Attorney General Kamala Harris today announced a settlement with five banks that will net Californians $18 billion in mortgage relief including $12 billion in principal reductions.
The banks included in the settlement are Bank of America, JP Morgan Chase, Ally, Citibank, and Wells Fargo. For their part, the banks bought themselves protection from litigation regarding the practices of signing “foreclosure related documents outside the presence of a notary public and without really knowing whether the facts they contained were correct. Both of these practices violate the law,” according to a federal Web site explaining the deal.
The settlement includes 49 states as well as the federal government. Harris was instrumental in getting the deal done, holding out until she could guarantee greater protections for California where there are more foreclosures than in any other state.
There are also nearly two million homes in California that are underwater, meaning that more is owed on their mortgages than they are worth. That is why the concession by the banks to grant principal reductions was crucial. Moreover, Harris pointed out during a press conference in Los Angeles this morning, there is no judicial means of forcing banks to grant principal reductions.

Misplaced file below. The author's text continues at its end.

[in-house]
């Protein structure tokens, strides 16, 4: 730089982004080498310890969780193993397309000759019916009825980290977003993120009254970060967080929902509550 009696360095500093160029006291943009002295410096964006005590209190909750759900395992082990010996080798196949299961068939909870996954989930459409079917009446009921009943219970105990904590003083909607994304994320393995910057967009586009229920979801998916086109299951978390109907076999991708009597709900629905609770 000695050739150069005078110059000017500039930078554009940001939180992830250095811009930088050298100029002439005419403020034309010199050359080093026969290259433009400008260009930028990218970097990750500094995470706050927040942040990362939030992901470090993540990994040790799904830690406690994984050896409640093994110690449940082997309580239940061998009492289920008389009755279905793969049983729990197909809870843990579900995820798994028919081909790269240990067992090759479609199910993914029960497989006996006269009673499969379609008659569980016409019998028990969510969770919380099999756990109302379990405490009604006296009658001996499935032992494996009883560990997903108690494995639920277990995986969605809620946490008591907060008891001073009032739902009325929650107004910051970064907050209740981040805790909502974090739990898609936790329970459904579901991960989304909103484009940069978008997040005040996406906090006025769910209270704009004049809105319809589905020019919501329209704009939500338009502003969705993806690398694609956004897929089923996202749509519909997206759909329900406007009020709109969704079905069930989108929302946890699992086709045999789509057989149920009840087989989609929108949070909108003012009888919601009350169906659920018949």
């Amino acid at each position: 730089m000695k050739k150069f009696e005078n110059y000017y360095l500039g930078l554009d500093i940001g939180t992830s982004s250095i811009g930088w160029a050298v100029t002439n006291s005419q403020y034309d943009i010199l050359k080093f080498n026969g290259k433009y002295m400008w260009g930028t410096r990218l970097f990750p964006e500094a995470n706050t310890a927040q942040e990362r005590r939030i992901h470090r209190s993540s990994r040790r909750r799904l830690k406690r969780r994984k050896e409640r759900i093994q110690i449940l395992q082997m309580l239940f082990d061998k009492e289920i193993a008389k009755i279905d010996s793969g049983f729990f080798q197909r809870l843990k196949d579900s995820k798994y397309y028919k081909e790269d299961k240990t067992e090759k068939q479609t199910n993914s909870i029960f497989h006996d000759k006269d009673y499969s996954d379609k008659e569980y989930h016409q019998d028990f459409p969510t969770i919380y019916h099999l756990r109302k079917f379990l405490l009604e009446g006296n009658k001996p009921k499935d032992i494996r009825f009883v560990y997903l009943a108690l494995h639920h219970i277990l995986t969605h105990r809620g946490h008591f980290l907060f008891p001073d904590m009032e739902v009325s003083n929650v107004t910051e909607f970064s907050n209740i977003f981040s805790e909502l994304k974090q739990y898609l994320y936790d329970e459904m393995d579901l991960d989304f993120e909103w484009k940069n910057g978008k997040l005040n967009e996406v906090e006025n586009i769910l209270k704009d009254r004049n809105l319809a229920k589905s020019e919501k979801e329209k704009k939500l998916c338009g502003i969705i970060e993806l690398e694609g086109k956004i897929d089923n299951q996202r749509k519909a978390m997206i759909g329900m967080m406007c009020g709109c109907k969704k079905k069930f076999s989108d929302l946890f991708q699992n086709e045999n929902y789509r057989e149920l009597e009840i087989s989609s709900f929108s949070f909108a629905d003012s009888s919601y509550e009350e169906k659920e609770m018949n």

Of the money set aside for California, $850 will be dedicated to helping homeowners who are underwater but current on their payments to refinance. The banks will also create a $279 million restitution fund for homeowners who were foreclosed on.
Harris said that individuals will still be able to bring lawsuits against the banks and that her office is also conducting several investigations. “We brought $18 million to California, and we did it in a way that did not give a blank check of immunity to the banks,” she said.
The Attorney General’s Office has set up a FAQs page on its Web site to help borrowers find out if they may be eligible for relief.
- Home Is Where the Hurt Is [ February 2, 2012 ]
- Capps Urges More Action on Housing [ February 9, 2012 ]